Have been doing some thinking about how government relates to ‘the people’ via the internet recently, and thought I might put them up here and see if it generates any discussion. Now, when I say, “the government” I’m referring to the whole of government and especially the bureaucracy, not just the elected representatives in parliament.
What I’ve noticed by looking at various websites and the like put up by government agencies is that the web is usually little more than an extension of old styles of service delivery. Usually in the interests of savings, which is good for you and I the taxpayer, agencies will move services across to the web. The rationale is probably something like less overheads, 24hr access to services, easily available information, etc. But from what I’ve seen it’s unusual for an agency to try to really transform their services via the use of the internet.
Part of the problem could be people with little to no web awareness seeing ‘da internet’ as a portal to grow services and penetration without thinking through the possibilities the medium provides. This is of course completely normal, busy people with stressful jobs shouldn’t be expected to think outside the box too far. The good news is I know for a fact that there are also a number of people who are thinking outside the square and seeing the internet as a very important resource waiting to be tapped.
There’s a catch with the internet and government though, and that’s the need to maintain a degree of control over information and ideas. The internet is founded on the principle of freedom of information and the dissemination of that information whether you want it to be shared or not. But, unsurprisingly, this is not the case with government. What you have then is a fundamental conflict between this anarchic, open space, and the controlled, closed space of government. I should mention that this isn’t a criticism of government, it needs to be closed and controlled to maintain order. If it wasn’t controlled then running a capitalist liberal democratic nation of 4 million (or more) would be extremely difficult.
What you have then is a potential conflict between the needs of the government and the expectation of the internet. But I see this conflict as entirely artificial. Although good government requires order to function, this order does not need to be extended to all parts and sectors of the nation-state, and shouldn’t be driven outwards. Governments accept compromises about order all the time, and this acceptance makes governments more effective and efficient. The old idea of control economies are long dead, and “order with limits” is the way to go.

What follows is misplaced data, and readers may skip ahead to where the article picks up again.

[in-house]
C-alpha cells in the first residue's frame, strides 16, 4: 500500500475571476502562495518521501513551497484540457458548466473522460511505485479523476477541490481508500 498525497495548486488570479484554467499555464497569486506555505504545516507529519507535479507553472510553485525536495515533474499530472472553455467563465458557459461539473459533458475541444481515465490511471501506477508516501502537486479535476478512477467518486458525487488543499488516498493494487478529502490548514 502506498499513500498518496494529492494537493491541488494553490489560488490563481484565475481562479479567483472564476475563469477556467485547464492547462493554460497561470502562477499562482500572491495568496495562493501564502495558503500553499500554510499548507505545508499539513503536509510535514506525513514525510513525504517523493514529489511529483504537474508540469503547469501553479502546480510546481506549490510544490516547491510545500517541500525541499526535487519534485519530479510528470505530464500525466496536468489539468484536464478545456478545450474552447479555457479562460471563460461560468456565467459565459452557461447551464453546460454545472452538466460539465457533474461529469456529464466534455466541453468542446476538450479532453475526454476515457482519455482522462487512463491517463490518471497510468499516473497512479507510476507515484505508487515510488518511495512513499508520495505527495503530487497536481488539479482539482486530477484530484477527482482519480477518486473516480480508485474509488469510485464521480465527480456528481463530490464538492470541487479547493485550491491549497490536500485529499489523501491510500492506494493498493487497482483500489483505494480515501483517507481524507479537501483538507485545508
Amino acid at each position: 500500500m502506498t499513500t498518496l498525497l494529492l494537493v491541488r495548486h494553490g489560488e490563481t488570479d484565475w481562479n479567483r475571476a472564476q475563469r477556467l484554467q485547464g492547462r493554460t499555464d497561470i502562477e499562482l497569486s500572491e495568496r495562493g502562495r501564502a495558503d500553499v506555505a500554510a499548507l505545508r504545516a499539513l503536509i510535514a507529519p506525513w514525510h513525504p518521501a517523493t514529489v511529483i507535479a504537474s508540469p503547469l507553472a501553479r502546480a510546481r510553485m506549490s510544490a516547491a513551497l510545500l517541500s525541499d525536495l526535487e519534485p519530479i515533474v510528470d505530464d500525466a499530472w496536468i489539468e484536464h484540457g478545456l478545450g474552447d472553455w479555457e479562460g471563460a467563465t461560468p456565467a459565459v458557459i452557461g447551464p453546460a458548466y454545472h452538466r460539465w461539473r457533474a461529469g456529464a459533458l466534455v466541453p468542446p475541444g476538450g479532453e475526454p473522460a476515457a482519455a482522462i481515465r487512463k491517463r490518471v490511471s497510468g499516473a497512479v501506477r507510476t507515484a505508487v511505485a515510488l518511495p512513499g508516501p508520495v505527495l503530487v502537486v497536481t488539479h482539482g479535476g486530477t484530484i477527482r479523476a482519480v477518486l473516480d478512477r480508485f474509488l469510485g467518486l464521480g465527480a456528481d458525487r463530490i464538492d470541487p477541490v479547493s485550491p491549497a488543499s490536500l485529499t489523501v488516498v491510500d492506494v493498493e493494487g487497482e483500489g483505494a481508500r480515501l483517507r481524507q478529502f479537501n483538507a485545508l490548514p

So how does this relate to the internet? What I’ve been thinking is that although a degree of order is necessary, there is a marked interface between the structure of government, and the absence of structure that is the online sphere. While many functions of government can be moved onto ‘dumb’ formats for simple tasks like information provision, form-completion and the like, ‘smart’ tasks like networking, socialisation and the other activities that occur normally in the public space can be managed by government if the right mode of thinking is adopted.
And that’s where I’ve been applying myself. I’ve thought up an analogy for ‘smart’ government-public-spaces, and wondered how it would fly being laid out here. ‘Dumb’ services are basically bulletin boards. Information is posted, citizen brings down and uses information. ‘Smart’ services are however very different. People are calling them web2.0, which kind of annoys me, but you know what I mean, social networking, online participation and organisation, etc.
Compared to the bulletin board web2.0 for the average person is analogous to going to a park, sitting down, and waiting for someone to walk up and talk. Sometimes a group will gather, sometimes not. Simple. But for government it is very different. You can’t have public servants or representatives taking info out into the public space and just airing it or discussing it. Too risky. And governments don’t like risk.
But, you could characterise web2.0 for governments as being like an arcade, or promenade.
An arcade is a big private space that has the appearance of being public. The bit where people walk about is ostensibly public, as are the shops in the arcade, but in point of fact they’re actually operating in a private space. The shop is owned by someone, but gives the shop the appearance of a public space to make it welcoming. It is actually a pseudo-public space.
My opinion is that web2.0 for government is a pseudo-public space, or at least should be to make it work effectively. Why? Because tapping the power of web2.0 is all about establishing communities, and especially communities of interest. If you have extreme control exercised by government over what is a social medium, then community will be stifled, or not appear at all. A limited amount of rules are OK (who goes into a shop and makes themselves at home? No one. You know you’re welcome, you chat, check out the goods, maybe buy something, and leave. It’s a structured public space). But too many rules are unhelpful and counterproductive.
By keeping in mind that pseudo-public spaces are the objective to make web2.0 work for government, agencies are more likely to experience successful evolution of beneficial and vibrant communities of interest. And communities of interest will allow nifty things like wikis and blogs to be used and applied by agencies.